Simple Metronome. A DOS program that is small, important if you are very short of disc space. 325KB in FAT 16, less on hard drives smaller than 500MB. Freeware.

I am unable to find Simple Metronome for DOS. For two other free metronomes, see EchoView Pro and TinyPiano or Google for "free metronome."

MusEdit LogoMusEdit - The music notation editor I use. I feel it is the best value overall and I have worked with the programmer to make it *5 string friendly*. It writes tab for banjo as well as many other instruments, notation, has a host of symbols and produces very professional looking scores. It has tremendous control over the final printed page, the entire program is the best combination tablature/notation program at any price based on ease of use and quality of the printed page. This is assuredly true for the 5 string banjo at about a fifth of the price Encore and Finale. It also does some things these two will not do, like translating piano scores to guitar/banjo. MusEdit has MIDI playback for checking scores and very limited MIDI input capability, some swing playback. But for real useful banjo playback with swing, see TablEdit below.

The banjo tab even supports separate fifth string capoing, including Tom Nechville's system which goes all the way back to the nut. The updates are often and free. PC, shareware, free demo that does it all except save files. I expect you'll prefer viewing the tabs in MusEdit with the free ME Viewer or the Demo rather than the *.gif provided. The MusEdit program is shareware. The MusEdit Viewer is like watching the Ferrari wail by, you get to enjoy it without the effort.

March 2015 - Sadly, MusEdit is no longer developed or supported and the Web site has been gone for two years. It may be available via download from freeware sites like CNET, but as always exercise caution when using such downloads. I recommend TablEdit instead (see below). Although TablEdit cannot import MusEdit files directly, if you own MuseEdit you can have it export file formats that TablEdit can import. -WF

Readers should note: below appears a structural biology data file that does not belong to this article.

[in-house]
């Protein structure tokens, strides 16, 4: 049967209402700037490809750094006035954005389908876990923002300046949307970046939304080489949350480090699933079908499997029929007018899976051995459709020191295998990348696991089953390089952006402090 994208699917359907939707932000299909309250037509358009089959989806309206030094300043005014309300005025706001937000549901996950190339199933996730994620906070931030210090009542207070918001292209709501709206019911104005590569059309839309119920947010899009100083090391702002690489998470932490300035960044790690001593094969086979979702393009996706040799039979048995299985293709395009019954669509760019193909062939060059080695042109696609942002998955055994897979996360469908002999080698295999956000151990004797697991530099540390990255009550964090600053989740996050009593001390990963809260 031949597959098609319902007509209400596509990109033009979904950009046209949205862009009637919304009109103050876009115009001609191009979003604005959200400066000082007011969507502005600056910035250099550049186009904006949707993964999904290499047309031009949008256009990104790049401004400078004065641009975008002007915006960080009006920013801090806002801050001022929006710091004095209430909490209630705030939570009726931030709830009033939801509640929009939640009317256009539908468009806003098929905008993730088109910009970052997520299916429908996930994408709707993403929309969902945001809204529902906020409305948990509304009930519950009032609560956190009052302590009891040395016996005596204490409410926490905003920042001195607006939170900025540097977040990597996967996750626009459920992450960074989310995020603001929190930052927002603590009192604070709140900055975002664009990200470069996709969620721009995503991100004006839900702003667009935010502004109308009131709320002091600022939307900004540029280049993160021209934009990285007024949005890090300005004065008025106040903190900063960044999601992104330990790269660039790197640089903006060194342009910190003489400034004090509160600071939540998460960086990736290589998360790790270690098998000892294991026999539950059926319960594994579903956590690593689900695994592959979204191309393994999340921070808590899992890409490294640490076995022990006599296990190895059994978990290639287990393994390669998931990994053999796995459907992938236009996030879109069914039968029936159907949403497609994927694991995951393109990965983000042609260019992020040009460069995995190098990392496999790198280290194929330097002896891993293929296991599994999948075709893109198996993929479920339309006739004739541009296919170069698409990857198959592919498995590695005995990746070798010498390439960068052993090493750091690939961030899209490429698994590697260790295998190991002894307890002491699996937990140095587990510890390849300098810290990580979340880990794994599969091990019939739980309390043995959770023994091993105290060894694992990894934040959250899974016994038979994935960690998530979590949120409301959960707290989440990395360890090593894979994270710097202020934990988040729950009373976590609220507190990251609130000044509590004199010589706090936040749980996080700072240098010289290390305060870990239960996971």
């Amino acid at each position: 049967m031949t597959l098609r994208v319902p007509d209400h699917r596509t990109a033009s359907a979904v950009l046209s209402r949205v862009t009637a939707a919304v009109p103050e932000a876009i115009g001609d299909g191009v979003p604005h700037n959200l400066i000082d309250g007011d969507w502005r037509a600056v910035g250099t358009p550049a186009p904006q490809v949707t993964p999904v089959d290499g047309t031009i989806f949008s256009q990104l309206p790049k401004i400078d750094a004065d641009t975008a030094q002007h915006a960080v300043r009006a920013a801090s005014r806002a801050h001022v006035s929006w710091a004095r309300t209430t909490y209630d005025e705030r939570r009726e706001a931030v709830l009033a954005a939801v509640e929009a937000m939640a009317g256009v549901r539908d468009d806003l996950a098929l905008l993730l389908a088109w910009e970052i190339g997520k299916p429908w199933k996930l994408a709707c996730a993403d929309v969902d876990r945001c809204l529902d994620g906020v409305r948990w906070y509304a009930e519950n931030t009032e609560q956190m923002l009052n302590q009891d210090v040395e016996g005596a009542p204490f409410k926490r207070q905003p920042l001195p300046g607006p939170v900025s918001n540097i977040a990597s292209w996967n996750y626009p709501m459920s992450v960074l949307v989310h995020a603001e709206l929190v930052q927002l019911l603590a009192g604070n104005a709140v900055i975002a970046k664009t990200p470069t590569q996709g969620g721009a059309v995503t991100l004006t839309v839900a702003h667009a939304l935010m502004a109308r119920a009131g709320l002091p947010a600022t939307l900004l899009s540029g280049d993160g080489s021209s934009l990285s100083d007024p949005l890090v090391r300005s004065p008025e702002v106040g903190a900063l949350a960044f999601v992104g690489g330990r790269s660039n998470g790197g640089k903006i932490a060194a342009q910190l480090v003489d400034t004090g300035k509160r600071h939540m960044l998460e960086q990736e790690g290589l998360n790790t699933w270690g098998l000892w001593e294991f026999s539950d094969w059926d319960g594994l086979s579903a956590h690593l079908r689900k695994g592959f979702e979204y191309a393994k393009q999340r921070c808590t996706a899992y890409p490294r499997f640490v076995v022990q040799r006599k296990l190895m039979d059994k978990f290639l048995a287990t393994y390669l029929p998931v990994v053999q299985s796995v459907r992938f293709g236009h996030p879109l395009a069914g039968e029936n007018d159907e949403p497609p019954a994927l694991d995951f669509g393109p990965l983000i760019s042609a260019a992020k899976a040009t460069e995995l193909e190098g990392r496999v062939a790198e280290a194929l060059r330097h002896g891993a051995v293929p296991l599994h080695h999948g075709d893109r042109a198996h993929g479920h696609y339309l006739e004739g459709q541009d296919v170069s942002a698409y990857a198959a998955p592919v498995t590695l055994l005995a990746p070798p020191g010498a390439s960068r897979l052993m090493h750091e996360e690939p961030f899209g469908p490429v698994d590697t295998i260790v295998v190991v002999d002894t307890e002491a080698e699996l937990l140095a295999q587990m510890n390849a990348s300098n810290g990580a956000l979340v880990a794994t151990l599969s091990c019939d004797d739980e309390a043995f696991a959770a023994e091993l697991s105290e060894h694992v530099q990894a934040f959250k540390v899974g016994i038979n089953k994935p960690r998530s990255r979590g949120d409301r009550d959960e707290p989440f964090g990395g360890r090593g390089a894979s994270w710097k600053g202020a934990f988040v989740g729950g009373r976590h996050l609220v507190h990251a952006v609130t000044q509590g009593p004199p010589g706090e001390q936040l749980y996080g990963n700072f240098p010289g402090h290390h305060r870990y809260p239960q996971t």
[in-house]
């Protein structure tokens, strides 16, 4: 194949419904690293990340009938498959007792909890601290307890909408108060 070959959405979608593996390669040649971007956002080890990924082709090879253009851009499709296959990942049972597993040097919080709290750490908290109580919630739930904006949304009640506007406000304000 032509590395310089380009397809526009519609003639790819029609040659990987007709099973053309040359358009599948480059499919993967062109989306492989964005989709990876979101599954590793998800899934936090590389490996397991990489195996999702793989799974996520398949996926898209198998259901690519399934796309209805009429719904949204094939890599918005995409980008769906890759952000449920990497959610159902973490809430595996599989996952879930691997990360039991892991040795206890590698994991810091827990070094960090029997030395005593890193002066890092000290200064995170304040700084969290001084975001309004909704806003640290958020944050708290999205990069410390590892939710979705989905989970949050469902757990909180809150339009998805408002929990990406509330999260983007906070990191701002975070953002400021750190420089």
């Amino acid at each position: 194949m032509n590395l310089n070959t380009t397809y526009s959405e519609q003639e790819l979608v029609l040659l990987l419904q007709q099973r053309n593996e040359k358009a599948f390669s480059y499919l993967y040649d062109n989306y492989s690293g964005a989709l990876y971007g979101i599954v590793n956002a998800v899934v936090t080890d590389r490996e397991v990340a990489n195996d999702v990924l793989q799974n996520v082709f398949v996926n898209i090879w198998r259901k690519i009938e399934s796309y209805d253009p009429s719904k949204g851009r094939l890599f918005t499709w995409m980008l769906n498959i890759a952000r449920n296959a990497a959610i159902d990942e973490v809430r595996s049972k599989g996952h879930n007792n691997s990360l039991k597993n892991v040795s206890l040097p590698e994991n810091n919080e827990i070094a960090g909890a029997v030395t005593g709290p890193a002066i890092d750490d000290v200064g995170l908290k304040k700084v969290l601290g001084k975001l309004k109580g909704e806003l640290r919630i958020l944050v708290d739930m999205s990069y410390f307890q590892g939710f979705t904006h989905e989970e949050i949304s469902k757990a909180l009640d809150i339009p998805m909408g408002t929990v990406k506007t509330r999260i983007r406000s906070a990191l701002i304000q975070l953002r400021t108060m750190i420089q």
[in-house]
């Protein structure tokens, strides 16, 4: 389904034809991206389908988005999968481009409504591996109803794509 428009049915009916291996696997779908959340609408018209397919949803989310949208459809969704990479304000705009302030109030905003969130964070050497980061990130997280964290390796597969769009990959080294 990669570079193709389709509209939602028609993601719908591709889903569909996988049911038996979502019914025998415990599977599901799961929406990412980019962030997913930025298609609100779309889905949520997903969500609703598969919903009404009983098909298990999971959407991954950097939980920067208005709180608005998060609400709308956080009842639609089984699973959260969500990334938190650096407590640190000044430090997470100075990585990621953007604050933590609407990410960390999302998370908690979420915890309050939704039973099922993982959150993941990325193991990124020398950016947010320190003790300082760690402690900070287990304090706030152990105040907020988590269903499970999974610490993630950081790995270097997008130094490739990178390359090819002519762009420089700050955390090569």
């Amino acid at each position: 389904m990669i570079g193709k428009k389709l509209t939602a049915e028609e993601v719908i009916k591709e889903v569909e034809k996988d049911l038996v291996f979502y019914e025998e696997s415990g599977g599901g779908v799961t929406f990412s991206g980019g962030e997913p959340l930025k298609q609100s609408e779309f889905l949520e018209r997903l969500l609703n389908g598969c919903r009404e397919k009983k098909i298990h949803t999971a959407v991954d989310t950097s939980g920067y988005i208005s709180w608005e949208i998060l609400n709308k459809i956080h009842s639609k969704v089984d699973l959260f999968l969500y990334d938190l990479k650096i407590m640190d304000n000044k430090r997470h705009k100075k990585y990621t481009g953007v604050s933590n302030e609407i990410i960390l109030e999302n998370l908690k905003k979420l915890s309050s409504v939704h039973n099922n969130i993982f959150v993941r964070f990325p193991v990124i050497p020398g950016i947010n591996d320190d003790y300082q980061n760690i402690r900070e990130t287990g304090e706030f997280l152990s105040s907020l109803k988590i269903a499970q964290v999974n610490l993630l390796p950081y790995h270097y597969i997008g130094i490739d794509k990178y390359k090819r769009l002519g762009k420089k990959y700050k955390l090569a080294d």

Paul has two pages on the site about MusEdit and the MusEdit Viewer.

MusEdit LogoTablEdit - The OTHER notation editor I use. For most people, and especially for learning, TablEdit seems to be the best choice. Why? Easier entry of notes, and especially better MIDI playback with variable swing. It will import files from the obsolete, unsupported and still buggy TabRite. TabRite was good in it's day, yet times have changed, and the updated version that was promised has not materialized. There are still many TabRite tunes posted on the web. Stuff gets posted and never removed. TablEdit does not yet support multiple fonts in the document, and some other things that are ME's strong points for printed pages, yet for learning tunes it excels, and there are a lot of TablEdit tabs (including stolen ones transcribed from things like Guitar Pro or MusEdit, with arranger credit claimed) out there. There is a free viewer available, as well as a demo program which will save up to 16 measures, and view any length tab.

TABPerfect - A full featured tab writing including the custom font that has been used by Banjo Newsletter and Acutab for years. It is a Macintosh application and runs on Mac OS 6.7+. It has been run on G3 with no problems. Tab only, no MIDI. Freeware.

TABPerfect is no longer available. However, the popular TablEdit is available for Macintosh.

Spectrogram - Developed to study birdcalls, this gives a 3 dimensional picture of a *.wav file, with frequency on the vertical axis, time on the horizontal and volume shown by the color of the trace. The cursor reads out the point on the graph it is resting on. Freeware.

Frequency Analyzer - A real time frequency analyzer for use with a microphone, with a graphical display. Freeware.

Completely Free Software LogoPaul subscribed to Completely Free Software (and so do I). If you have an intense interest in free software, this is a good but ironically paid subscription service. Caveat: the ratings of the software are not as trustworthy as they should be. Take "5 Doves" with a grain of salt.


Last Updated 15 Jul 2006 by PJH

Edited 29 Sep 2019 by WF